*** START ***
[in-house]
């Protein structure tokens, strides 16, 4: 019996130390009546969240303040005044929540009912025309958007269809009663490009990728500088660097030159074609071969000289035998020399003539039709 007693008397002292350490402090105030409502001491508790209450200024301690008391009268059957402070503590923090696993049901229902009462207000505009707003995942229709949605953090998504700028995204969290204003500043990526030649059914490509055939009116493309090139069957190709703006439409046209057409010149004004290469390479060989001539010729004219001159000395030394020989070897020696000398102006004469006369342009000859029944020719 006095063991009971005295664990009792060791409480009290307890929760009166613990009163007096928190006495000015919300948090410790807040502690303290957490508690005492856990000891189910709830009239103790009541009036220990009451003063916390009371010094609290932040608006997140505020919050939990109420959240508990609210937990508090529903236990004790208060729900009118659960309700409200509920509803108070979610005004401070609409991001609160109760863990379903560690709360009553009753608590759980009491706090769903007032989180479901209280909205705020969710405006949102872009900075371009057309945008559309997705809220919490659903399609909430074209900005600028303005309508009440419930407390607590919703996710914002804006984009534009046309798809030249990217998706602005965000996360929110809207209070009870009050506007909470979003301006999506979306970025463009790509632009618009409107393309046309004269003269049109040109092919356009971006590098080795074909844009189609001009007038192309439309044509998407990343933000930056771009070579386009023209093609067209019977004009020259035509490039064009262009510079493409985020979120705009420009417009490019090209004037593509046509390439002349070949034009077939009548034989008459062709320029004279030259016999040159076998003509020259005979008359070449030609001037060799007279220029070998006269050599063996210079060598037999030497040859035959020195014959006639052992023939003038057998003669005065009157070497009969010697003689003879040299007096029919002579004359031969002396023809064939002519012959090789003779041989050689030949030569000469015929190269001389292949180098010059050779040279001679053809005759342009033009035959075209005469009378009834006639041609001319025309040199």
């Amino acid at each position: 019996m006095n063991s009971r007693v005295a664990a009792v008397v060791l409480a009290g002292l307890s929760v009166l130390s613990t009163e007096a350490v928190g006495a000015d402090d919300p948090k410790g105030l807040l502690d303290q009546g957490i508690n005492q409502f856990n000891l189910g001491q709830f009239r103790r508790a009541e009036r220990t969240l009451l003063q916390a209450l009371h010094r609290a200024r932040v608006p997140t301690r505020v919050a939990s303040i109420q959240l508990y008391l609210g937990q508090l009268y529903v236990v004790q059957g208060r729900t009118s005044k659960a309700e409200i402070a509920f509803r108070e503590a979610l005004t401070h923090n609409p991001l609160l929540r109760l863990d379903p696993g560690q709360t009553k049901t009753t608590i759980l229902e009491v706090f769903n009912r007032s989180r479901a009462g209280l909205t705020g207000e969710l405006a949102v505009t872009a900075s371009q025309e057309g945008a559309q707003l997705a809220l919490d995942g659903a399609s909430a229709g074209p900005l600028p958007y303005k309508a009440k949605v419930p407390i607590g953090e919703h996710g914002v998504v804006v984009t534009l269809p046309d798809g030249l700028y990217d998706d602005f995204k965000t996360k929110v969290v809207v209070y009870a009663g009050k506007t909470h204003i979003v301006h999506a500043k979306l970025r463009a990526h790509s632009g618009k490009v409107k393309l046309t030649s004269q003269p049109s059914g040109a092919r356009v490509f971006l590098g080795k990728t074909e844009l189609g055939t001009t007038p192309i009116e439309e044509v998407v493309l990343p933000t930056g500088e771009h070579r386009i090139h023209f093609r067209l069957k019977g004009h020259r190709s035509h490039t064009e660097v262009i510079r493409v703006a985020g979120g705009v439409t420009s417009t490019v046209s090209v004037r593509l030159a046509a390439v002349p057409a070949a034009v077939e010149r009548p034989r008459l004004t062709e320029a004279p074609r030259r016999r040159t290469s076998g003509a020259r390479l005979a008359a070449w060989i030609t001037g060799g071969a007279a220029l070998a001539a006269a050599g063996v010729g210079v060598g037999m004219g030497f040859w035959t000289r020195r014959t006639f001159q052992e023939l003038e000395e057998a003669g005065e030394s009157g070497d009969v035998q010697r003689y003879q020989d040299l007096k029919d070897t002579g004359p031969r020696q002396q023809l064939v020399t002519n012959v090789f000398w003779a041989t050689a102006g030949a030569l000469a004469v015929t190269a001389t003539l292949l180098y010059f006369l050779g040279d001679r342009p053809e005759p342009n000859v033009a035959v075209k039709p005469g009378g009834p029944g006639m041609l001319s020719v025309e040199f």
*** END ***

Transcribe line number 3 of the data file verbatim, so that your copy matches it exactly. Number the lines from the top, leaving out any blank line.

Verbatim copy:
């Amino acid at each position: 019996m006095n063991s009971r007693v005295a664990a009792v008397v060791l409480a009290g002292l307890s929760v009166l130390s613990t009163e007096a350490v928190g006495a000015d402090d919300p948090k410790g105030l807040l502690d303290q009546g957490i508690n005492q409502f856990n000891l189910g001491q709830f009239r103790r508790a009541e009036r220990t969240l009451l003063q916390a209450l009371h010094r609290a200024r932040v608006p997140t301690r505020v919050a939990s303040i109420q959240l508990y008391l609210g937990q508090l009268y529903v236990v004790q059957g208060r729900t009118s005044k659960a309700e409200i402070a509920f509803r108070e503590a979610l005004t401070h923090n609409p991001l609160l929540r109760l863990d379903p696993g560690q709360t009553k049901t009753t608590i759980l229902e009491v706090f769903n009912r007032s989180r479901a009462g209280l909205t705020g207000e969710l405006a949102v505009t872009a900075s371009q025309e057309g945008a559309q707003l997705a809220l919490d995942g659903a399609s909430a229709g074209p900005l600028p958007y303005k309508a009440k949605v419930p407390i607590g953090e919703h996710g914002v998504v804006v984009t534009l269809p046309d798809g030249l700028y990217d998706d602005f995204k965000t996360k929110v969290v809207v209070y009870a009663g009050k506007t909470h204003i979003v301006h999506a500043k979306l970025r463009a990526h790509s632009g618009k490009v409107k393309l046309t030649s004269q003269p049109s059914g040109a092919r356009v490509f971006l590098g080795k990728t074909e844009l189609g055939t001009t007038p192309i009116e439309e044509v998407v493309l990343p933000t930056g500088e771009h070579r386009i090139h023209f093609r067209l069957k019977g004009h020259r190709s035509h490039t064009e660097v262009i510079r493409v703006a985020g979120g705009v439409t420009s417009t490019v046209s090209v004037r593509l030159a046509a390439v002349p057409a070949a034009v077939e010149r009548p034989r008459l004004t062709e320029a004279p074609r030259r016999r040159t290469s076998g003509a020259r390479l005979a008359a070449w060989i030609t001037g060799g071969a007279a220029l070998a001539a006269a050599g063996v010729g210079v060598g037999m004219g030497f040859w035959t000289r020195r014959t006639f001159q052992e023939l003038e000395e057998a003669g005065e030394s009157g070497d009969v035998q010697r003689y003879q020989d040299l007096k029919d070897t002579g004359p031969r020696q002396q023809l064939v020399t002519n012959v090789f000398w003779a041989t050689a102006g030949a030569l000469a004469v015929t190269a001389t003539l292949l180098y010059f006369l050779g040279d001679r342009p053809e005759p342009n000859v033009a035959v075209k039709p005469g009378g009834p029944g006639m041609l001319s020719v025309e040199f």